The escape plan struck me as very flawed. Old Nick was not exactly trustworthy, and there is no reason for Ma to have expected that he would do what she asked him to do and not do what was easiest for him. She, after all, would never have known the difference. Plus, she knew how nervous Jack was about helping, and how confused he got when he got scared. That it didn’t turn out worse is miraculous.

Brie Larson as "Ma" in the movie version of Room

Brie Larson as “Ma” in the movie version of Room

Evaluation: This book tells a nightmarish story, and yet, since it comes entirely from five-year-old Jack’s perspective, it is much less disturbing than it could have been. Jack is usually more concerned about seeing Dora the Explorer on television than worrying about survival. And the abuse of his mother by Old Nick is something he describes in a confused way without understanding what he is saying. On the other hand, this just makes it all the creepier and suspenseful for the reader. I had a few nightmares from this one, but I’m glad I read it all the same!

Rating: 4/5

Published by Little, Brown and Company, 2010

Awards:

Man Booker Prize Nominee (2010)
Orange Prize Nominee for Fiction Shortlist (2011)
ALA Alex Award (2011)
Indies Choice Book Award for Fiction (2011)
Bord Gáis Energy Irish Book Award for Hughes & Hughes Irish Novel of the Year (2010)
Canadian Booksellers Association Libris Award for Fiction Book (2011)
Abraham Lincoln Award Nominee (2014)
Galaxy National Book Award for WHSmith Paperback of the Year (2011)
UC Book of the Year (2014)
Eason Novel of the Year (2010)
Rogers Writers’ Trust Fiction Prize (2010)

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27 Responses to Review of “Room” by Emma Donoghue

  1. Julie P. says:

    You make some valid points. I was able to accept most of the things when I read the book because I kept telling myself the situation was so odd that I had no idea how everyone would act.

  2. Sandy says:

    I was in awe of the author’s ability to actually imagine all the implications of such an imprisonment for a five year old. That is a seriously creative imagination. I loved this book. There were a number of disturbing situations, but I have it on my top five books of the year.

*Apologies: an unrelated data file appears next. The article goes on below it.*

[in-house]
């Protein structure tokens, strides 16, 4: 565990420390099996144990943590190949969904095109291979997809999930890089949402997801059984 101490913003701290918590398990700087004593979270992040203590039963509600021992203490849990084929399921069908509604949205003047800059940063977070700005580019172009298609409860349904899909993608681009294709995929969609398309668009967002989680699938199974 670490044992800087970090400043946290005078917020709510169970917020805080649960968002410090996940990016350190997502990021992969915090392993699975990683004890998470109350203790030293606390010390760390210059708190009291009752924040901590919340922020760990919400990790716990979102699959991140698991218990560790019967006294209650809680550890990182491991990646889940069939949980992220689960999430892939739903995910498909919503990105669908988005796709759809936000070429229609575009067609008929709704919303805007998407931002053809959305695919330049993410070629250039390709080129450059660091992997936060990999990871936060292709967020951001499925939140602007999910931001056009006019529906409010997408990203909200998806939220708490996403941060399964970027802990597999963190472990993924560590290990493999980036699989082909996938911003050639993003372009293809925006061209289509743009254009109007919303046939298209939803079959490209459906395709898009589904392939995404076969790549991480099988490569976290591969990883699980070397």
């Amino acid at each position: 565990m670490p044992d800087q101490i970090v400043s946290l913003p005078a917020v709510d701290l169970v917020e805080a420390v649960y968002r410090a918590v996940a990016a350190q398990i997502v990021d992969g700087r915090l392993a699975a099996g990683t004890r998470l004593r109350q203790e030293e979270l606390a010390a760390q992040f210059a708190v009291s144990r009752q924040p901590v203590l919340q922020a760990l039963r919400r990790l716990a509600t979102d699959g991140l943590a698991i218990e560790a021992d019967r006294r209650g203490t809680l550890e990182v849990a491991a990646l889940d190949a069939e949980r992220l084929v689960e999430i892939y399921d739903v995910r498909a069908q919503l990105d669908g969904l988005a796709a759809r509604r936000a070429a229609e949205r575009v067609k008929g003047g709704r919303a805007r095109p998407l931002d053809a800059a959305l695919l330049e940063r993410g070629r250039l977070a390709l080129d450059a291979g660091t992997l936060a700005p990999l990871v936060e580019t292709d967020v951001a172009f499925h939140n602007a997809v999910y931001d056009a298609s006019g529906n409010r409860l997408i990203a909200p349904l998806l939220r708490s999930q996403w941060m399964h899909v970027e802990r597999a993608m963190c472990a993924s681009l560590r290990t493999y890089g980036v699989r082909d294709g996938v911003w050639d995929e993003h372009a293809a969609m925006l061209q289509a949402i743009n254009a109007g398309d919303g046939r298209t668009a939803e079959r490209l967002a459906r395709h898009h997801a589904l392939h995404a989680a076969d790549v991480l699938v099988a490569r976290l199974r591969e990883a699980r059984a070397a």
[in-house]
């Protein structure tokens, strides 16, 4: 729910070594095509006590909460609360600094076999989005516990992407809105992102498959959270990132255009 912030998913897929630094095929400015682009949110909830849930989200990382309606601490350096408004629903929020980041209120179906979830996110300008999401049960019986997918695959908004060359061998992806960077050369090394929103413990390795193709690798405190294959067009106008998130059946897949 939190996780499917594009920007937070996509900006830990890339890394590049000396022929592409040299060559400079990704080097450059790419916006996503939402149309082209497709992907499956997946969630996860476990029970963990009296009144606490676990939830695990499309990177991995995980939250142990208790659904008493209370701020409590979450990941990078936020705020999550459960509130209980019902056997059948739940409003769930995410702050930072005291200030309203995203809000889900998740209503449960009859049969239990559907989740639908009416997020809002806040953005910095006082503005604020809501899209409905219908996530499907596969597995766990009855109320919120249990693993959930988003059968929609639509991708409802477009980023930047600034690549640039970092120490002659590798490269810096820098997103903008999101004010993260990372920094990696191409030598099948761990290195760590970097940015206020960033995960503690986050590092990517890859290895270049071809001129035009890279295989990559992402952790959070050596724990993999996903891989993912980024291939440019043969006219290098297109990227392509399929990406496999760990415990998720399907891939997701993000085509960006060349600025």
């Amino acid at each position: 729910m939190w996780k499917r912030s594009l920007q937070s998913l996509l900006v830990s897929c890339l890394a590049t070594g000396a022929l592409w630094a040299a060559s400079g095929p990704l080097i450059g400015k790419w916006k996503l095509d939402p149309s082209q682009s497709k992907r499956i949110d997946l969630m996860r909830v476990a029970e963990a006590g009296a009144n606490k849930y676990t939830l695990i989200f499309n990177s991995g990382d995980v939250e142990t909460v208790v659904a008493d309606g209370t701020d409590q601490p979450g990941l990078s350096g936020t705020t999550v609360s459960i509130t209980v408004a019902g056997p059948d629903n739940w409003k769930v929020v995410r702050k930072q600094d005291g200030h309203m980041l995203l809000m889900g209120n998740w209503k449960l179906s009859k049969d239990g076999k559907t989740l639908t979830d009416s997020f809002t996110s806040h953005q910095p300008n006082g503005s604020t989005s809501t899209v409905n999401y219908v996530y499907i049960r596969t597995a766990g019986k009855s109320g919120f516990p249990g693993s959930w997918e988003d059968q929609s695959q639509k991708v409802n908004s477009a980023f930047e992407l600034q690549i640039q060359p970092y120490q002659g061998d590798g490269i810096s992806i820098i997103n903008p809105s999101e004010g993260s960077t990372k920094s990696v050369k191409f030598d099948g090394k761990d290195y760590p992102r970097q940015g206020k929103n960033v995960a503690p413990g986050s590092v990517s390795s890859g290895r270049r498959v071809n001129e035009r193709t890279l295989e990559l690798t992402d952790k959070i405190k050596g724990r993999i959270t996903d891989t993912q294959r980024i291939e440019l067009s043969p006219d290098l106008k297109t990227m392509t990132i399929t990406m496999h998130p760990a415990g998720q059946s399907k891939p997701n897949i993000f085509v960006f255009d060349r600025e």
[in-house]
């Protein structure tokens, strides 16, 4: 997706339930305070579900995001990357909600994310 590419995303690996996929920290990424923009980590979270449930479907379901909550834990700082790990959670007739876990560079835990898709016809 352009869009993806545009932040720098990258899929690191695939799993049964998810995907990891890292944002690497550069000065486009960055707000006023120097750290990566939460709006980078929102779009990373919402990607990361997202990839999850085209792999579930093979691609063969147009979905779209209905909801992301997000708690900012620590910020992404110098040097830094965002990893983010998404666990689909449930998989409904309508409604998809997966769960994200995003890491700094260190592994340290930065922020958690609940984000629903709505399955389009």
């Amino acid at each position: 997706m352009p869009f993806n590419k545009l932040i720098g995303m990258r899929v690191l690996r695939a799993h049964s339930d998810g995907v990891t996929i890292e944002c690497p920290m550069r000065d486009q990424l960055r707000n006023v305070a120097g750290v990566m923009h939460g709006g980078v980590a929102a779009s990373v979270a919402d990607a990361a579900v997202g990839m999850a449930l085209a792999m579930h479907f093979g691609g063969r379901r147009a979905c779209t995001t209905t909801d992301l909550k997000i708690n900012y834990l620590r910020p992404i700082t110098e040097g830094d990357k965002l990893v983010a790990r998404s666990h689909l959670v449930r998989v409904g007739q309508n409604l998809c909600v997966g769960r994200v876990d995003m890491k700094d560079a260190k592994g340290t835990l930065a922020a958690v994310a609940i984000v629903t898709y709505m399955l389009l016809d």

3. I really appreciate this review! I’ve seen nothing but gushing reviews about this book and I’m glad for your balanced approach. I plan to read this one at some point.

  4. zibilee says:

    I loved this book a lot and was just totally amazed by Ma’s patience with him. I know I probably would have been climbing up the wall, but not Ma! I liked your honest take on this story, and do agree that the narration by Jack had a lot to do with how terrifying it was to me. Great review on this book. It was very much appreciated!

  5. Wendy says:

    Great review. I actually only have a quibble with one of your observations…that the story was less disturbing because it was told from a five year old’s perspective…for me this actually made it MORE disturbing…perhaps because as an adult I understood far more what was happening and Jack’s innocence of the reality of his situation scared me to death … I kept expecting something cataclysmic to happen!! (I also was terrified during the escape!!). Glad you liked this one!!

  6. Did your husband listen to this on audio? I am curious how the audio version would be. I really was impressed by this story line and book and found the angle in which it was written unique.

  7. Hm, people keep telling me to read this but I just don’t know if I can stomache it, right now. Glad to see it’s getting such great reviews, though!

  8. Ti says:

    I didn’t know this book was inspired by a true story. How horrible.

  9. Rural View says:

    The thought of this story pretty much gives me the creeps so I hadn’t even considered reading it. If I could read it unemotionally, maybe . . .